Paul Berg

For about 10 years until 2000, my lab’s research activities were focused on the mechanism of recombinational repair of double-strand breaks in DNA. We focused our efforts on two model systems: one involved the repair of restriction enzyme cleavages at specific mammalian chromosomal loci and the second explored the biochemical properties of purified yeast Rad51 protein, an essential catalyst for synapsing the broken ends of DNA with an intact homologue of that sequence. We also explored the roles of Rad52 and PRA (single-strand DNA binding protein) in the repair process.In 2000, I became Emeritus Professor in Biochemistry and stepped down from the Directorship of the Beckman Center. Much of my activities since then have been involved in writing a biography of the genetics pioneer George Beadle, published in 2003, plus articles for other publications elaborating on Beadle’s legacy for today’s science. Over the years I have been and continue to be an activist in public policy issues affecting biomedical issues, e.g. recombinant DNA and more recently, issues concerning embryonic stem cells. Selected Publications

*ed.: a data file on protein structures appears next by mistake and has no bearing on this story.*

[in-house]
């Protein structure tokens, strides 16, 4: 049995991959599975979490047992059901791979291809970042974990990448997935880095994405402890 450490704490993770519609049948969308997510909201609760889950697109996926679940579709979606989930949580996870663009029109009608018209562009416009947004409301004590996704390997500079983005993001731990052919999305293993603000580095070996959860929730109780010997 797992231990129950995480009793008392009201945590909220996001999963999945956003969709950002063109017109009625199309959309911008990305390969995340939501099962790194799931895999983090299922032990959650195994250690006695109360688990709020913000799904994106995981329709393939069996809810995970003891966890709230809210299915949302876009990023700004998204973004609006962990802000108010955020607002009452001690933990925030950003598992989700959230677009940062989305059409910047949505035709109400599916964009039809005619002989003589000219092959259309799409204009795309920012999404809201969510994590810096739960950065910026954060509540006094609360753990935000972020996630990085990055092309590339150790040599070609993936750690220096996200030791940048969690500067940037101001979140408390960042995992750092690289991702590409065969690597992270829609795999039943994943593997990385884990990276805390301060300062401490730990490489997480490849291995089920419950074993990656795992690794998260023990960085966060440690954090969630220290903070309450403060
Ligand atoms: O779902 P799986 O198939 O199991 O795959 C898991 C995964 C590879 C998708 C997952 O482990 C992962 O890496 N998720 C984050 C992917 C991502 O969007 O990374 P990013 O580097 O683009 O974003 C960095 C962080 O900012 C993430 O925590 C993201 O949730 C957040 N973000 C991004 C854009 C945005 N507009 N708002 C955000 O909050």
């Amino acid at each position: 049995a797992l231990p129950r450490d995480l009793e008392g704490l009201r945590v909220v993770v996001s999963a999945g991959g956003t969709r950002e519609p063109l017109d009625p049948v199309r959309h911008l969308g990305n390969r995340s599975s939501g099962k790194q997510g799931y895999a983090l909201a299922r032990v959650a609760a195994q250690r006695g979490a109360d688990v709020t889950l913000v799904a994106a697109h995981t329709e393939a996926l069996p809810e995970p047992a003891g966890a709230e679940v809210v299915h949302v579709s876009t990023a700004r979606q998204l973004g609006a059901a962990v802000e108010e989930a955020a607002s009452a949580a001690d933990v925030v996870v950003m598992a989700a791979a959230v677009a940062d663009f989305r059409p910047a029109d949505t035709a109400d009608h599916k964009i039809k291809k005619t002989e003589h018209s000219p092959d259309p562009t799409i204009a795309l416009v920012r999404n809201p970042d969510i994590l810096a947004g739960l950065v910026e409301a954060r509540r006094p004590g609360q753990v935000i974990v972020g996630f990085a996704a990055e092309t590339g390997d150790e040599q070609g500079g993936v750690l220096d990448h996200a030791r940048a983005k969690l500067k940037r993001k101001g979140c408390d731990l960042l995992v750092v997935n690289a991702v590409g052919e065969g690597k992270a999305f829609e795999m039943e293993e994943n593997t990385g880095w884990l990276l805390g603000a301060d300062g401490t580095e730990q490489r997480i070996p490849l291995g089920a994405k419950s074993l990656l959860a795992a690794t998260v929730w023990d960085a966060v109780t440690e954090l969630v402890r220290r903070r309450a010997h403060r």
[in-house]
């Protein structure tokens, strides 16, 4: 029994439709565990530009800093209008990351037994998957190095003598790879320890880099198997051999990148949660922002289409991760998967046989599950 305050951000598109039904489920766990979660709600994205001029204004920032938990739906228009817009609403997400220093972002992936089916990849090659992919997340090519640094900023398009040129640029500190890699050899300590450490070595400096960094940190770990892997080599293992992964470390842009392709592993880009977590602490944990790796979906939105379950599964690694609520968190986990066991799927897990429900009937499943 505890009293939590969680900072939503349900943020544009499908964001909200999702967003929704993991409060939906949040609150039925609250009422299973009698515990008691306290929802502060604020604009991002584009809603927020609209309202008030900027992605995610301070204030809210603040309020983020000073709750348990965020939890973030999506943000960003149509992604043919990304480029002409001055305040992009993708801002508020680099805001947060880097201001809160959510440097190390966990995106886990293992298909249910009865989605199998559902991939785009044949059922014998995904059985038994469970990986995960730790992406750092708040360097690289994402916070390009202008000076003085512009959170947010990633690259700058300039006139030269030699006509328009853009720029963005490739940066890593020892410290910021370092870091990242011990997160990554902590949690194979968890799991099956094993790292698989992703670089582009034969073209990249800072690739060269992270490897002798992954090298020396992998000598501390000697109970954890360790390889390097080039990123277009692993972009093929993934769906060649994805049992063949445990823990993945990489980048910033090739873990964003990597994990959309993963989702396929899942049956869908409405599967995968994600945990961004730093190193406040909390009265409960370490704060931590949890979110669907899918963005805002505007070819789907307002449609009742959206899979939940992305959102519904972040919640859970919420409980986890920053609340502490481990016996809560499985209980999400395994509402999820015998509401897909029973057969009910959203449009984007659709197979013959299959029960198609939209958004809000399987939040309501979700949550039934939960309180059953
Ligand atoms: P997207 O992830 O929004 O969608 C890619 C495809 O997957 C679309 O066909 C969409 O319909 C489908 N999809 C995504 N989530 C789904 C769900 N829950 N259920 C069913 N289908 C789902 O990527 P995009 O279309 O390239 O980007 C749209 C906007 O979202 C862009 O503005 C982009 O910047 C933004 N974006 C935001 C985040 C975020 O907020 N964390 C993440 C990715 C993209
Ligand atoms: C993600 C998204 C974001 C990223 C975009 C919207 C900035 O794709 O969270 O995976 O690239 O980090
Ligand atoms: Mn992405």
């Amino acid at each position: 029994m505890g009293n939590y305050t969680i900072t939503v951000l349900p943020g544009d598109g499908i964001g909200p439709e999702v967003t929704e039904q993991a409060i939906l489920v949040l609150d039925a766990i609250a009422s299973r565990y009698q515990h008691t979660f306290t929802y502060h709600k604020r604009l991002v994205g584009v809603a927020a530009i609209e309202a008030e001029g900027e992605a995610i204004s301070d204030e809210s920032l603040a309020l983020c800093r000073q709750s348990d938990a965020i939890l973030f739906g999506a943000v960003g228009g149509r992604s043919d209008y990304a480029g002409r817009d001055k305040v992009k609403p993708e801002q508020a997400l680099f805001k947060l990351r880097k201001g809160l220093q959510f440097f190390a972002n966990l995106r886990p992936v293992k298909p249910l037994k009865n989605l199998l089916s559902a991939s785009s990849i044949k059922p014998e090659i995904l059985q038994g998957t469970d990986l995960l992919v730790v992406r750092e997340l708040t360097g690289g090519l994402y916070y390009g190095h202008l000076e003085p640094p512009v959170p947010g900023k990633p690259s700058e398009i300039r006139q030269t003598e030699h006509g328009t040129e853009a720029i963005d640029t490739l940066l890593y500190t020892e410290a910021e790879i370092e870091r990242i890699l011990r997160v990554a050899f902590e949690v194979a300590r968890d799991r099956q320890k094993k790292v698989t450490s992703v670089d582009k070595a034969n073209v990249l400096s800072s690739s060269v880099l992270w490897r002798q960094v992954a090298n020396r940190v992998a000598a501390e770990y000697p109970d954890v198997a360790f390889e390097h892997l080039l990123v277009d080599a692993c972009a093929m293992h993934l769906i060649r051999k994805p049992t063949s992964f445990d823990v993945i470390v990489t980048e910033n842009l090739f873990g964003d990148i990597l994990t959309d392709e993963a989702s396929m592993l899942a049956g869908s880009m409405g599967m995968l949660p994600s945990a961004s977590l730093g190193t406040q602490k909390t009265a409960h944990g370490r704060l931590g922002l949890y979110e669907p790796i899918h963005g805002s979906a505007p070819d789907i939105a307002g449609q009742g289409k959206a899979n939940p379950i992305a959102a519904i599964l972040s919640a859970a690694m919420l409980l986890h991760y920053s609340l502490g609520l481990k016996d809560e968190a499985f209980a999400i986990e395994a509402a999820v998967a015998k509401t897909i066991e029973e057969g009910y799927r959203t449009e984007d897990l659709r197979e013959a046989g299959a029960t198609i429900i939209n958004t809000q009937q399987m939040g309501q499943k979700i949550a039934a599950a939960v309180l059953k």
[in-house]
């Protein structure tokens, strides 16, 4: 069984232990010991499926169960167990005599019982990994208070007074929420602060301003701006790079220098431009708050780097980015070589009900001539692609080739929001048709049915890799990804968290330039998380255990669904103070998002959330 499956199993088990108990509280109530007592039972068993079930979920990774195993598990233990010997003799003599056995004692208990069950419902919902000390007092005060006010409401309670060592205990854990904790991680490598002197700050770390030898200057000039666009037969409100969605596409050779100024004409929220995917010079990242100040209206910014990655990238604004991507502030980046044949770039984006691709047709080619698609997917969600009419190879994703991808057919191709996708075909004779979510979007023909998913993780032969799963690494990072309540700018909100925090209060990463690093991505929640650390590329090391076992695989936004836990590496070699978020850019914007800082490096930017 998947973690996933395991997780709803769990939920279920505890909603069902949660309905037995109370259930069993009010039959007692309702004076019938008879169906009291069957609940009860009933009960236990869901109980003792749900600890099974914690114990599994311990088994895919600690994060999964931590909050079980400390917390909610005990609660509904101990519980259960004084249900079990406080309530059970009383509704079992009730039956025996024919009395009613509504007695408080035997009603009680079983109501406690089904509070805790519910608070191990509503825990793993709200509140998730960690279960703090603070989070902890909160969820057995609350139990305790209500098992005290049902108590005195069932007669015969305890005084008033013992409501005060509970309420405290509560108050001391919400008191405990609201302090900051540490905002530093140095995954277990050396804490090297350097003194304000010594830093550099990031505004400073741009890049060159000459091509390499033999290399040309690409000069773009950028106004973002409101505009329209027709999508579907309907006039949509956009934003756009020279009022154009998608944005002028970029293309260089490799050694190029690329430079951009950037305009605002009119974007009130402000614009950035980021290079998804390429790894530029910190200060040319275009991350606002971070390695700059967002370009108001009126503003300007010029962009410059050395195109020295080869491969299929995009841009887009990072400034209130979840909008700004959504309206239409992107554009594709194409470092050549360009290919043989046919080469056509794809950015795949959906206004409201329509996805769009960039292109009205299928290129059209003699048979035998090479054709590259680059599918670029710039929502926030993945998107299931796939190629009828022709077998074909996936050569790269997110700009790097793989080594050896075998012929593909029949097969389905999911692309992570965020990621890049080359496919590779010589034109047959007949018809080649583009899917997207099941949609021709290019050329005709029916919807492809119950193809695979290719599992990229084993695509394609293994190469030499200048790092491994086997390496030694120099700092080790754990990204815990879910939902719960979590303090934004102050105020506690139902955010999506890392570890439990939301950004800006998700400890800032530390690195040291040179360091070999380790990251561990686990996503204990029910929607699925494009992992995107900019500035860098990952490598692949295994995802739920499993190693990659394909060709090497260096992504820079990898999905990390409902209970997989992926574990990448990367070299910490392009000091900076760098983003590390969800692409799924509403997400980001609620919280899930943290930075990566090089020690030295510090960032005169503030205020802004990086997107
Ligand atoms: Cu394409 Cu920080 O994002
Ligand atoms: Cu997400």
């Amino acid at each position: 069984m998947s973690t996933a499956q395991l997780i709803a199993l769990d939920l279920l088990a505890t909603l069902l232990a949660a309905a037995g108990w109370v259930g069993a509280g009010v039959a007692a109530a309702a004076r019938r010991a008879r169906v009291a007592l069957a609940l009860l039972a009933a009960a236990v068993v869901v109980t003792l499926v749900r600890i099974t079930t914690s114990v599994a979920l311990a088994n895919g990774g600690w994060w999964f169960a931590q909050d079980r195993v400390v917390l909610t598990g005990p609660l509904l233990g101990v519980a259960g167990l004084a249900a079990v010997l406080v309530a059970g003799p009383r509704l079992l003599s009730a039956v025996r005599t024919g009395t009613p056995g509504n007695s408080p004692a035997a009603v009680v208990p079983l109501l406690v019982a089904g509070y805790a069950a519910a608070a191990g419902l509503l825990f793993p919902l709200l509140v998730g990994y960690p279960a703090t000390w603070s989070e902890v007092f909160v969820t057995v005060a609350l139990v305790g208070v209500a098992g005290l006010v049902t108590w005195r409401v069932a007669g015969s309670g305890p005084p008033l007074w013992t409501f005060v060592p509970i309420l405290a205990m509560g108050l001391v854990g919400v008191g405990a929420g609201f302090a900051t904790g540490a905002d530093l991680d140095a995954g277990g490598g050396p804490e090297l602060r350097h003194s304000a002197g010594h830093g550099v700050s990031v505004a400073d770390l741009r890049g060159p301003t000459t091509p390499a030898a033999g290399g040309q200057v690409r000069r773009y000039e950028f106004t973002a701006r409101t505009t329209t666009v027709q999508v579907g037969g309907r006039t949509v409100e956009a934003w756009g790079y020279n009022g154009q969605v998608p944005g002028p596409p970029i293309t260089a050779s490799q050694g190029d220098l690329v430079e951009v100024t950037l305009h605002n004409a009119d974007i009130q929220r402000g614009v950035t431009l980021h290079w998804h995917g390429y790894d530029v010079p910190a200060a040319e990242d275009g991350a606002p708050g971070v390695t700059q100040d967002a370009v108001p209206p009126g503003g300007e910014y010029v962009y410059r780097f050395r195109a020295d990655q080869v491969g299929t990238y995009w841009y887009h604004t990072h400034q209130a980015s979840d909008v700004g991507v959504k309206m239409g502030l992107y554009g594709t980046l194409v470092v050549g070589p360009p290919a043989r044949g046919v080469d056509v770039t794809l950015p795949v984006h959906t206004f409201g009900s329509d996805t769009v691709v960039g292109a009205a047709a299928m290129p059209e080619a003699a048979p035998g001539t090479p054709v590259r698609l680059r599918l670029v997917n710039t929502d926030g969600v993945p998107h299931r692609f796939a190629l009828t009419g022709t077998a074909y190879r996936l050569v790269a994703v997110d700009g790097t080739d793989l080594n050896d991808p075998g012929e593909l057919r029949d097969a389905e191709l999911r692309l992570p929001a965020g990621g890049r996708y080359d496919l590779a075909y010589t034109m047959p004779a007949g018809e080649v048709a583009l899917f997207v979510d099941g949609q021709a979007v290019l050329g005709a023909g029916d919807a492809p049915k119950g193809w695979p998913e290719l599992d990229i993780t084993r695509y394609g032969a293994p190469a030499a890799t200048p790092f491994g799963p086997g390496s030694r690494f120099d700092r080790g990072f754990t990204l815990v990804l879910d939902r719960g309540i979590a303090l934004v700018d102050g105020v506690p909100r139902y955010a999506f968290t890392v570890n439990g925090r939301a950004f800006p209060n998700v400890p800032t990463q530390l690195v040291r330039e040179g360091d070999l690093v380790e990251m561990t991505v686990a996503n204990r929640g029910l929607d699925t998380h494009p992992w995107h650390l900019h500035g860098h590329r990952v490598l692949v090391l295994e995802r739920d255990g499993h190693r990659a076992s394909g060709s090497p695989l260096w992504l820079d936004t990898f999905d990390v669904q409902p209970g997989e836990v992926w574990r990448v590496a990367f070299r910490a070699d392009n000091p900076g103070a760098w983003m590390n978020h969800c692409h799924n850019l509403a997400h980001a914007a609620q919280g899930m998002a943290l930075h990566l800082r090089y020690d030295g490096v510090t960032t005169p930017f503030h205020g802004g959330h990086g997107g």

• Saxonov S, Berg P, Brutlag DL “A genome-wide analysis of CpG dinucleotides in the human genome distinguishes two distinct classes of promoters.” Proc Natl Acad Sci U S A 2006;
  • Berg, P, “Brilliant Science, Dark Politics, Uncertain Law” Jurimetrics 2006; 46
  • Berg P, “Origins of the human genome project: why sequence the human genome when 96% of it is junk?” Am J Hum Genet 2006; 79: 4: 603-5
  • Berg P, “Reflections on the Lasker prize for basic biomedical research.” JAMA 2005; 294: 11: 1419-20
  • Berg,P., Singer, M. “George Beadle: From Genes to Proteins” Nature Reviews Genetics 2005; January